| Lesson 4 || Tools to manage input and output |
| Objective || List options for controlling input and output |
Communication using input and output in Unix
List options for controlling input and output in a shell script.
To really accomplish anything useful in a script, you must use the script to communicate with a user or with other programs.
Shell programming provides many different techniques for collecting information and communicating it to others. Some of these techniques will be familiar to you from working on a UNIX command line; others are normally used only within shell scripts. This communication is called input and output.
Some of the techniques used to read information in a shell script (collect input) include:
- Using the read command to collect input from the keyboard
- Reading information directly from a file
- Starting another command and use its output as input for something else
- Using a command to receive input from a program over the network
Some of the techniques used to communicate results of a shell script (process output) include:
- Writing information to the screen
- Saving information directly to a file
- Sending information over the network to another program thats waiting for it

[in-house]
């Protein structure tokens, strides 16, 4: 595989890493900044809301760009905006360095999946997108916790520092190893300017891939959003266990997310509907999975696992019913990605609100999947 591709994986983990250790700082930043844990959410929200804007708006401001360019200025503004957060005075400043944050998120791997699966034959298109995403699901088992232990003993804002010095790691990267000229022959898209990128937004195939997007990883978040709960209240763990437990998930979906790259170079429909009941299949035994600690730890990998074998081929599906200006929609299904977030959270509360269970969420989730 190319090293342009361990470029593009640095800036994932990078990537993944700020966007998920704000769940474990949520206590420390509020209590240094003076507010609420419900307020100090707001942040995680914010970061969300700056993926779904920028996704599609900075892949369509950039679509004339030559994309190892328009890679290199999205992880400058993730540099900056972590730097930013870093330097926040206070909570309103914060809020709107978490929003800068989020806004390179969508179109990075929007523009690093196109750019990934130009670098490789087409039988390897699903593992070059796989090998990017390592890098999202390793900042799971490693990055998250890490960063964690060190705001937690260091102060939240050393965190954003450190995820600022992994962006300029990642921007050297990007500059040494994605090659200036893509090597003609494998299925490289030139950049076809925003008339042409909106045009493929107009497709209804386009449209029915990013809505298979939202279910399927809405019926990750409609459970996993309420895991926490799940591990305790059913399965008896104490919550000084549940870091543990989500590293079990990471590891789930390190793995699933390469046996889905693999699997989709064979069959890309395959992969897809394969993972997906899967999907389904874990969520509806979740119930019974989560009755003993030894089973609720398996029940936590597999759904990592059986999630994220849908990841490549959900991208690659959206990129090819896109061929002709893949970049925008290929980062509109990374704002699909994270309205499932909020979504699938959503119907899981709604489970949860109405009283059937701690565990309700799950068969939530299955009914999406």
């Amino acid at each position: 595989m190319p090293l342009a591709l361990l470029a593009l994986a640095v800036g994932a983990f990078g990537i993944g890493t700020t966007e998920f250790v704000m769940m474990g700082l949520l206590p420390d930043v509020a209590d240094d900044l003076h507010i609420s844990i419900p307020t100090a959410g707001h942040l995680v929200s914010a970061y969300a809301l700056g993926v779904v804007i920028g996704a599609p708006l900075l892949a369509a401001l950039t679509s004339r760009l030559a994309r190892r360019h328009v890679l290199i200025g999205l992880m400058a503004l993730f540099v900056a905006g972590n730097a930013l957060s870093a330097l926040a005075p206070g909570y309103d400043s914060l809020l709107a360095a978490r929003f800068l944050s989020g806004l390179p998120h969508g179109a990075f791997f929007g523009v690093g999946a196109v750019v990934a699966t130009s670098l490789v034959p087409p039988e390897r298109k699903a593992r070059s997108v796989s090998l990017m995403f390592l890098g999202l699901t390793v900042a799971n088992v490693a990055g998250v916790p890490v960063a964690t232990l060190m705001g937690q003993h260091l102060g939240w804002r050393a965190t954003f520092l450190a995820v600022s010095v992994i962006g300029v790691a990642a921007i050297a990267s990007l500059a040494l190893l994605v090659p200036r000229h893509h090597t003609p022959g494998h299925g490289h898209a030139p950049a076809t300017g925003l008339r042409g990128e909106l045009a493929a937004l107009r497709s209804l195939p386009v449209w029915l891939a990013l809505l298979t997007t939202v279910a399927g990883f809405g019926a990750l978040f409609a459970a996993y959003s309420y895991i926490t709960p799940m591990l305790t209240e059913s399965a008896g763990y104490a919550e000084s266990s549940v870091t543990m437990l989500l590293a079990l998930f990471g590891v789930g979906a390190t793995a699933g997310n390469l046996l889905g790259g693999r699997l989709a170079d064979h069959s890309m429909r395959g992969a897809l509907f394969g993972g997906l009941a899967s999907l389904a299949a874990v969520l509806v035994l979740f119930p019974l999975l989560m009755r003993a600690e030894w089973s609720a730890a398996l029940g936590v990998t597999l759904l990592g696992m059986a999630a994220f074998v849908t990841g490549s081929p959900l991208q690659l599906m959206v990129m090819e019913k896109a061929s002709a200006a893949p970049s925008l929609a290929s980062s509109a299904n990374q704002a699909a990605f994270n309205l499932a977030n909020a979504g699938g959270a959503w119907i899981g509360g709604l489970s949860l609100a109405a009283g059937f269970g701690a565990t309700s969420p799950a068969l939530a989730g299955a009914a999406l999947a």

- Sending the output to another command that is waiting for input
You may recognize that many of these options are related to redirecting the Standard Input and Standard Output channels of UNIX (STDIN
Shell scripts also can use specific commands to read input or write output where they need to.
Later in the course, you will learn in detail the different ways that a shell script can handle input and output to communicate with the rest of the world.
- STDIN: The standard input channel used to retrieve data for a program, normally from the keyboard.
- STDOUT: The standard output channel used to send output from a program, usually to the screen.
Users utilize tests to control which parts of a script are executed. The next lesson explains this.
The directories in this output are separated from one another by a colon. These are all the directories that bash will check when you ask it to run a program or command.
If your command is not stored in any of these directories, bash cannot run it. Also, note that bash will check these directories in the order they appear in the PATH.
This order is important because it may make a difference if you have two commands of the same name in two directories in your PATH.
If you are having trouble finding a particular command, you can use the which command with the name of that command to see its PATH in the shell, as in the listing 3-4 below.
$ which ruby
$ which echo
Listing 3-4: Using which to find a command in PATH
Now armed with this information, you could move or copy the file in question to one of the directories listed by the echo $PATH command, as in the
Listing 3-4, and then the command will run. We use which throughout the course to determine the full path to commands. It is a useful tool for debugging a broken PATH
Shell Programming Concepts - Quiz